Knorr-Bremse issues warning on cheaper brake units

By: Steve Skinner, Photography by: Steve Skinner

Brake systems manufacturer Knorr-Bremse says actuators not made in the US or Europe may not meet performance standards.

Knorr-Bremse issues warning on cheaper brake units
Mixing brands across an axle group has a significant impact on a vehicle's braking ability, David Oliver says.


A leading brake systems supplier is warning operators to ensure they have compatible foundation brake units on their trailers.

Knorr-Bremse, which also owns the Bendix brand, says the result of incompatible actuators could be a trailer "diving off" to the wrong side of the road.

The actuator is the front "spring brake" section of a traditional air brake chamber, which performs the service brake role (the rear section of the chamber operates the parking brake).

"Different brands, different manufacturers have different output force," Knorr-Bremse Australia sales engineer David Oliver says.

However he notes that because North American and European actuators have to meet performance standards, their braking force is roughly the same – within 5 per cent of each other in the case of US equipment.

"What we're seeing is that mixing brands across an axle group has significant impact on the actual braking ability of that vehicle," Oliver says.

"In fact, I suggest where we take non-North American or non-European certified spring brakes and put them onto an existing trailer, it could possibly put it outside the ADR's [Australian Design Rules] and maybe require re-testing.

"The problem I came across recently is where non-North American branded actuators were on an axle ... and the result was an immediate drop in the compatibility rate and we noticed a huge difference in the actual balance across that axle group.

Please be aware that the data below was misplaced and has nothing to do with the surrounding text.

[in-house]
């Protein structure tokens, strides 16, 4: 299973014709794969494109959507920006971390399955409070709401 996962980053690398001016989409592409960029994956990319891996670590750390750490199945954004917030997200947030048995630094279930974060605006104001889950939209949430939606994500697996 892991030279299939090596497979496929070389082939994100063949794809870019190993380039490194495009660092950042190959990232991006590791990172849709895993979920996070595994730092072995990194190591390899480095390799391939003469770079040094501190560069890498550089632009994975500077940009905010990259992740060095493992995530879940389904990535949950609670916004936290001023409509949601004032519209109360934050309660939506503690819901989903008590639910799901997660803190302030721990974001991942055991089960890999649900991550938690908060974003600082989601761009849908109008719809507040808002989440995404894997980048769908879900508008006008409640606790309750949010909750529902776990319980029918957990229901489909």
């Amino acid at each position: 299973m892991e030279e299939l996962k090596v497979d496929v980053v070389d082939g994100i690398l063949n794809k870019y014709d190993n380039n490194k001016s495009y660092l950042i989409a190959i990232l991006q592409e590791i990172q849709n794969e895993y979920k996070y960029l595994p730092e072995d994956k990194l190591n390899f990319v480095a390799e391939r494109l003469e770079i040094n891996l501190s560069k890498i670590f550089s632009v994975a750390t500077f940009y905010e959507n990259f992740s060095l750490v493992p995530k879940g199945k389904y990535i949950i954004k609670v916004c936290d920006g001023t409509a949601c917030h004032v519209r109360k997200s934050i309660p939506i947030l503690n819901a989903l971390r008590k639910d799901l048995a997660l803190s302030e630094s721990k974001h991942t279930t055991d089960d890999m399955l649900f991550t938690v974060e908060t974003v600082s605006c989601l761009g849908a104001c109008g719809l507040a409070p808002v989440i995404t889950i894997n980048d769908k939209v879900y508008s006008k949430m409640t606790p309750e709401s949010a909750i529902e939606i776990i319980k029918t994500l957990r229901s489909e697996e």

"The number three axle which had these non-US brand spring brakes on it was doing very little work.

"Fortunately the US usually within a couple of per cent of each other as far as output force is concerned, but the stuff that's not made in the US or Europe can be all over the place, and we can see up to 20 per cent difference in output force for a spring brake that's labelled 24/30 or 30/30.

"It becomes a severe stability issue."

Oliver was speaking at the recent Commercial Vehicle Engineering and Technical Conference (Comvec) in Brisbane.

Comvec is organised by the Commercial Vehicle Industry Association of Queensland (CVIAQ). CVIAQ technical and regulatory manager John Samson supported Oliver’s comments.

"All brake actuators are not created equal and we're starting to see some issues out there with actuators of an equivalent size but the results are not the same," Samson says.

"And if you get imbalance across an axle it can certainly create some issues.

"A good practice is like for like when you're replacing. Don't just put a 30/30 on it, put the brand of 30/30 that's on the other side of the axle rather than mixing and matching."

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